On July 22nd, Tesla announced that it has chosen Austin as the new site for their gigafactory. Telsa plans to build a multi-million square foot manufacturing facility near the airport. This new factory will inevitably raise housing prices in the area, but will also employ around 5,000 people.
Vacancy & Availability
Austin’s citywide vacancy rate increased from 13.1% in the first quarter of 2020 to 13.6% in the second quarter. The Northeast submarket’s Class A vacancy rate had the largest jump in vacancy moving from 25.7% in Q1 2020 to 30.4% in Q2. This was caused mostly by 33,934 SF being vacated at Parmer 3.2 (13011 McCallen Pass Drive).
The largest decline in vacancy was recorded in the Class A Southeast submarket, where the rate decreased from 25.7% to 20.2%.
Absorption & Demand
Austin’s office market posted 276,569 SF of negative net absorption in Q2 2020. Despite this, eight submarkets experienced positive absorption over the quarter, including Cedar Park, Central, Far Northwest, Northeast, Northwest, Round Rock, Southeast and Southwest.
A large amount of Q2 negative net absorption occurred in the Class A CBD submarket, totaling 330,500 SF of negative net absorption. Over 200,000 SF of the CBD Class A’s negative absorption is from sublease space being added to the market. One of the notable subleases now on the market is at Indeed Tower (200 W 6th Street), which is still under construction and isn’t set to deliver until 2021. Teacher Retirement System of Texas signed a lease at Indeed Tower, which is still under construction, for the 100,992 SF of space in March and then put the space on the sublease market in June.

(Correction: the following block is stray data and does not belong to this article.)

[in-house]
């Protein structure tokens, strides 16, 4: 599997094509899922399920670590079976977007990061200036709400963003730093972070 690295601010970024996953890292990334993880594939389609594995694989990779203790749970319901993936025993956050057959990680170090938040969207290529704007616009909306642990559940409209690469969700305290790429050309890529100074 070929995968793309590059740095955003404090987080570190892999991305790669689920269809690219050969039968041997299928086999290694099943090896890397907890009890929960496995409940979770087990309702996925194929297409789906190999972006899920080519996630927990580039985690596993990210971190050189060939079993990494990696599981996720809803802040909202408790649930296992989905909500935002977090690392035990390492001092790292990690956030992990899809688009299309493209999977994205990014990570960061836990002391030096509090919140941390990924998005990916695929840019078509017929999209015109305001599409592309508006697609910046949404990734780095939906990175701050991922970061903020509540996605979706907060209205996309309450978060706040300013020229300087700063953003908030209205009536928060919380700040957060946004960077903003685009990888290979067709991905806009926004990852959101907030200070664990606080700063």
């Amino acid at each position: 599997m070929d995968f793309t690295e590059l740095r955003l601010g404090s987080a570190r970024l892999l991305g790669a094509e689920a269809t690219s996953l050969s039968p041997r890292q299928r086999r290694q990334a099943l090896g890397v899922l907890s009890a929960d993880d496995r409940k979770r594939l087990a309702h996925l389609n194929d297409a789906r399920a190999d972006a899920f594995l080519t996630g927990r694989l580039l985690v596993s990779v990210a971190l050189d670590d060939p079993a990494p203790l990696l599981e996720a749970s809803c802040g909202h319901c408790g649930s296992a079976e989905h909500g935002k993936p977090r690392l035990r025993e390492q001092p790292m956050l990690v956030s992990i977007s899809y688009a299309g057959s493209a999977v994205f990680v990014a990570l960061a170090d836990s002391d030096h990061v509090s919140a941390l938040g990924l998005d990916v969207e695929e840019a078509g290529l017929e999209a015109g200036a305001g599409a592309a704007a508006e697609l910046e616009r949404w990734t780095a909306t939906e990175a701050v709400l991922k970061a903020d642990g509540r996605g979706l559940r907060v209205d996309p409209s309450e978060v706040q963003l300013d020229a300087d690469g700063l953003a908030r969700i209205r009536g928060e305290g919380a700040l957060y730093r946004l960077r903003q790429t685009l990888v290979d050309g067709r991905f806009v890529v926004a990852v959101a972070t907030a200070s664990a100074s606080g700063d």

The Far Northwest submarket recorded the highest positive absorption number with 67,146 SF of positive net absorption. The majority of the absorption in the Far Northwest submarket happened in Class A space and can be partially attributed to an unknown tenant moving into a 20,578 SF sublease space at Amber Oaks Building A (13640 Briarwick Drive).
The Austin market recorded sixteen leases over 10,000 SF each in the second quarter with Tata Consulting leading the way with its 58,873 SF lease at Parmer 4.2. In the CBD, Husch Blackwell signed a renewal for their 46,000 SF space at 111 Congress Avenue.
According to CoStar, our data provider, Austin’s citywide average rental rate increased 0.13% over the quarter from $36.36 per SF to $36.41 per SF.
The highest rental rates across the Austin office market in the second quarter were in CBD Class A buildings where net rental rates average $52.99 per SF. Rental rates were also high in the East submarket where Class A rental rates reached $47.21 per SF.